Each hour, roughly after each band finished, there was a short bout of fireworks shot from Edinburgh Castle (a subtly glowing silhouette atop a dark hill, clearly discernible in the near distance) and a message along the lines of ‘One hour to go!’ flashed across the large screens — you could feel that this really helped build up suspense and excitement throughout the crowd. In between acts, this large screen behind the stage showed other bands performing on the East End stage, including the Vaccines. I was comfortable in the knowledge that we’d chosen the best stage.
At around 11pm, Friendly Fires burst onto the stage in full, disco-rocking force. Singer Ed Macfarlane literally stunned the crowd with the most enthusiastic, freak-out dancing I have ever seen anyone do in my life, never mind on stage, while singing. Making the crowd laugh through this immediately cranked the party atmosphere up a notch, as he infected everyone else with his dancing fever (I would’ve emulated his moves if I’d had room in the tightly packed crowd)! In contrast to Wild Beasts, almost every one of Friendly Fires’ songs are absolutely made to be played live, danced and sang along to. In an hour-and-a-half-long set, every single song was a fantastic slice of edgy, perfectly crafted electronic rock-pop with a distinct catchy melody and anthemic lyrics.
Macfarlane’s frenetic dancing, impressively, continued throughout as he interacted (a little) with the crowd and sang flawlessly. The rest of the band would’ve been just as enthusiastic, if not held back by their instruments. I progressively shouted my lungs out and shuffled/bobbed (I said there wasn’t much room) until my legs ached (my feet were numb with the cold, you see) as they played all my favourite songs. When the wind began howling around our heads and assaulting our faces with waves of icy rain, I was so caught up in the music that it actually enhanced the experience. Now that’s what I call a party!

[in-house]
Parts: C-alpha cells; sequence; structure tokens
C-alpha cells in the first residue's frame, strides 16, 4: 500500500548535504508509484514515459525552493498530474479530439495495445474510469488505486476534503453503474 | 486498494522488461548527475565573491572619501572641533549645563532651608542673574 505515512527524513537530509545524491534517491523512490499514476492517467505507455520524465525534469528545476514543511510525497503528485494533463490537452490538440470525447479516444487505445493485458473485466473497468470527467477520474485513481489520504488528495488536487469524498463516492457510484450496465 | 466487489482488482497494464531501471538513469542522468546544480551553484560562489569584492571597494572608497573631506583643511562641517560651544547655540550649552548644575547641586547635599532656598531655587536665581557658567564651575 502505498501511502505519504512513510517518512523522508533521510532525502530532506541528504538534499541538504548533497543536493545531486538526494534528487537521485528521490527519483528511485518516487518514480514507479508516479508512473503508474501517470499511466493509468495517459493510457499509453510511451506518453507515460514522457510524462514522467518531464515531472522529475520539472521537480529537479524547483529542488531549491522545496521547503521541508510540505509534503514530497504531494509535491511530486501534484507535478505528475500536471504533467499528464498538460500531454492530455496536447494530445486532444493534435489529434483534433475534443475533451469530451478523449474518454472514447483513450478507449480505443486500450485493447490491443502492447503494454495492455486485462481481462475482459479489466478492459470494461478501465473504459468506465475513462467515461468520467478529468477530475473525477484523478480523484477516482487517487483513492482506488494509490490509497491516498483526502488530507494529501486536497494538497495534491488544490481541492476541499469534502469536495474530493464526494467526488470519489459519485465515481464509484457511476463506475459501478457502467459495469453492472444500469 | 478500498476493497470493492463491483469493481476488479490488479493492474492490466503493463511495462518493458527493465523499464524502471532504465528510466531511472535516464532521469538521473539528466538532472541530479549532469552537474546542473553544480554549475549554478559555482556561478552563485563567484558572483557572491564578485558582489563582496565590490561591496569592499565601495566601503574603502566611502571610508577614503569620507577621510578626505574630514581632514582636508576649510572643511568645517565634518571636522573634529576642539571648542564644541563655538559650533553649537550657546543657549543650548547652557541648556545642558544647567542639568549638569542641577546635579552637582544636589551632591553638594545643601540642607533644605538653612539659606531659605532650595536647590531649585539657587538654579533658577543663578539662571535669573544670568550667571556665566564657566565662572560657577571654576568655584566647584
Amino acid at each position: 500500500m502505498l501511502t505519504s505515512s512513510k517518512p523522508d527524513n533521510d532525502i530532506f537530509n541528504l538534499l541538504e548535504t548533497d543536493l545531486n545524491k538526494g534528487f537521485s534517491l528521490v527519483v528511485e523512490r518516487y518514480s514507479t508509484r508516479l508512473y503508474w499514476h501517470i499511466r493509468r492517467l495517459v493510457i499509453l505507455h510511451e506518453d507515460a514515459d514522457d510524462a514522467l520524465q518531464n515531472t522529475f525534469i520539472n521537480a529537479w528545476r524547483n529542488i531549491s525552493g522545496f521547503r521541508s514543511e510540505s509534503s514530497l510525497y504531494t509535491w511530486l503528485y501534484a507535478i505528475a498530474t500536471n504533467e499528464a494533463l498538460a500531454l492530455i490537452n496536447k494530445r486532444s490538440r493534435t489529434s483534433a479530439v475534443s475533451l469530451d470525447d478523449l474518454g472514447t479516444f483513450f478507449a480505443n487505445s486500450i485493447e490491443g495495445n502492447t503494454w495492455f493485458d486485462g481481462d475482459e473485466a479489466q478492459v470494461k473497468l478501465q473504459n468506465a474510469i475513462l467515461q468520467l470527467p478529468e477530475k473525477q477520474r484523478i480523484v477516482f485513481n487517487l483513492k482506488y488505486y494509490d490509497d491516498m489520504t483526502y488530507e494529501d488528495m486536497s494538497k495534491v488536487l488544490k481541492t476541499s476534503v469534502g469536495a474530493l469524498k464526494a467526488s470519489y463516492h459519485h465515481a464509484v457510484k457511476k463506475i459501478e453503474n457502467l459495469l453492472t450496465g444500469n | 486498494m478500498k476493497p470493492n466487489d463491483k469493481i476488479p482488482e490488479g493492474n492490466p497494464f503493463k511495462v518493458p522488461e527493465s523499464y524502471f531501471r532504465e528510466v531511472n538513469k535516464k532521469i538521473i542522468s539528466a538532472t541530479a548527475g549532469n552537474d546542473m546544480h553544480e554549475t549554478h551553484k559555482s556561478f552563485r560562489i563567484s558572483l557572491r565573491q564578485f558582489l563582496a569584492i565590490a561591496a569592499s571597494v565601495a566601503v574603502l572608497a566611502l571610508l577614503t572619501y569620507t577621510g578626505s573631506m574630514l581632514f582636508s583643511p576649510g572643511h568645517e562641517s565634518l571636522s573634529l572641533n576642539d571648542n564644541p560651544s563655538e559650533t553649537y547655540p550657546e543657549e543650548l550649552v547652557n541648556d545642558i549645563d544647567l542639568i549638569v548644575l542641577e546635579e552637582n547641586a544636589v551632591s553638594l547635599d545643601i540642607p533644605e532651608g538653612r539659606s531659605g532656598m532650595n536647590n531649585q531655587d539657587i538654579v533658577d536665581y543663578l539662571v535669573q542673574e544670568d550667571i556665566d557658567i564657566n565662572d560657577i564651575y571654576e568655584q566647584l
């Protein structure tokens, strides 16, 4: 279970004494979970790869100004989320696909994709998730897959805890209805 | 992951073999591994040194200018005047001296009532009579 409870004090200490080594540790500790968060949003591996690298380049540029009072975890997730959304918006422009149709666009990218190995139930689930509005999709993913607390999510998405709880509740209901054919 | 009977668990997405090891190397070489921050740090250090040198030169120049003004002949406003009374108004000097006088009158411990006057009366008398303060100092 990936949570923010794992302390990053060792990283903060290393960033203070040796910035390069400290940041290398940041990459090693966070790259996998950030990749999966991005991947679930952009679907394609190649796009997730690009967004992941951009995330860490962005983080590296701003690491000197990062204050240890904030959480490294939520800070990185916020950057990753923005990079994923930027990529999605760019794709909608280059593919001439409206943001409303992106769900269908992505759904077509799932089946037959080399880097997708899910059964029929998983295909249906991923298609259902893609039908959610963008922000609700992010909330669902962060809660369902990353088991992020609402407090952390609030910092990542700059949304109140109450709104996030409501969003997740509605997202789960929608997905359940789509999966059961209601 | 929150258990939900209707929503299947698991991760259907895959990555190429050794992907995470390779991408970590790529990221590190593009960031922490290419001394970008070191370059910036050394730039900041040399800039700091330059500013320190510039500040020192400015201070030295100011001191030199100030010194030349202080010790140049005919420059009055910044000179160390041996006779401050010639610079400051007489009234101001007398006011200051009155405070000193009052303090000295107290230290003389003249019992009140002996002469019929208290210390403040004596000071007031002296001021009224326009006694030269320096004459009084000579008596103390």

Two minutes before midnight, the band went off and stage host Vic Galloway (a BBC Scotland radio DJ) came on to count down with us, seconds ticking away on the large screens as the entire street, absolutely packed full with people behind us, chanted in unison. As the crowd erupted in an 80-thousand-strong shout of ‘HAPPY NEW YEAR!’, a spectacular set of fireworks erupted from the castle, filling the sky with sparkling explosions and firey showers of colour for what felt like several minutes. Once the fireworks had subsided, Galloway led a crowd-wide sing-along of Auld Lang Syne that finished in shaken hands with strangers, hugs and kisses all around us. It was undoubtedly the best calling-in of the new year I’ve ever experienced, and one I’m sure I’ll remember forever.
Friendly Fires came back on to continue the party and bring it to an ecstatic close. In my mind, there could not possibly have been a better band to host a New Years’ party. In the four hours that followed, we met up with some friends and drank sparkling cocktails and blazing shots (yes, literally on fire) in some stylish Edinburgh bars and chased taxis for around 45 minutes until finally catching one to take us home. With a New Year’s like that, 2012 has to be a good year.